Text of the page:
Shocking scale of abuse against women outlined in EU agency report


The findings of the EU’s Fundamental Rights Agency survey on violence against women are important and shocking. The study of 42,000 women across 28 states records that one in three say they experienced physical or sexual abuse since the age of 15, one in 12 in the last year. One in five (18 per cent) has experienced stalking; over one in two has been confronted with sexual harassment. In Ireland a quarter (26 per cent) say they have experienced physical or sexual abuse since the age of 15, while 27 per cent were abused as children, a third of those, sexually.

The report is a trove of background data on abuse – from levels of stalking to types of abuse and abusers, on the importance of alcohol, victims’ emotional responses, and personal and societal responses which can help inform policy. Among its most important recommendations are a call for national action programmes; the recognition of domestic violence as a public not a private offence, and the EU’s accession to the Council of Europe’s Convention on Preventing and Combating Violence against Women.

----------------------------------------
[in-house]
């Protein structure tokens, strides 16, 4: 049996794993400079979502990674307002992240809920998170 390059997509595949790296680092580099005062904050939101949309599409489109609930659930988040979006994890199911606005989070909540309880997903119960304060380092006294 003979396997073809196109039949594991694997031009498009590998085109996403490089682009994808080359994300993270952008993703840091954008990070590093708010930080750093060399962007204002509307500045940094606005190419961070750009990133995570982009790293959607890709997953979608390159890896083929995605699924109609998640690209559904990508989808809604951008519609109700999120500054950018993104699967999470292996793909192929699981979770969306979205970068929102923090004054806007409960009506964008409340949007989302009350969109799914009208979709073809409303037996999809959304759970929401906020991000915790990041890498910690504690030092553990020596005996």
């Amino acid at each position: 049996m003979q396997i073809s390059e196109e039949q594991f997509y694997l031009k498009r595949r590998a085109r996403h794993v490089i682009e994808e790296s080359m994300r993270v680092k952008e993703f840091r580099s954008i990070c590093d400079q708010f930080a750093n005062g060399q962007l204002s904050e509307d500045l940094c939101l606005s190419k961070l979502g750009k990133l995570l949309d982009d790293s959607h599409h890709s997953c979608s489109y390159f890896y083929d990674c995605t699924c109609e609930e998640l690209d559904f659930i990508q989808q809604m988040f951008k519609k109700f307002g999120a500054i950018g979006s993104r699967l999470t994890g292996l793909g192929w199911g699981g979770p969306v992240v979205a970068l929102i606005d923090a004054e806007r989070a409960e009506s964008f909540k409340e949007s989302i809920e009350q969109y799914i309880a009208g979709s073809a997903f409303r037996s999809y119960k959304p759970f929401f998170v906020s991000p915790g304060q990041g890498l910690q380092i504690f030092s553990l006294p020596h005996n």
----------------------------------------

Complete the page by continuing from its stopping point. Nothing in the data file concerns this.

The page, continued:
But if the report gives a general sense of the scale of the problems, its comparative data pose difficult questions. Is it really the case that rates of violence against women are highest by some margin in states most often praised for their gender equality – Denmark, Finland and Sweden? Denmark appears to have double the rate of violence of Ireland, while national statistics for rape vary between 47 per 100,000 in Sweden to 3 per 100,000 in Croatia, Malta, Portugal, or Slovakia.

National comparisons are heavily distorted by profound variations in such things as police crime reporting practices and social taboos on discussing and reporting both physical and sexual abuse. But is there also a reality that in societies in which gender equality is more developed women may find themselves more exposed by virtue, say, of being at work. National differences may be more than perceptions. This study is a key first step, but only that.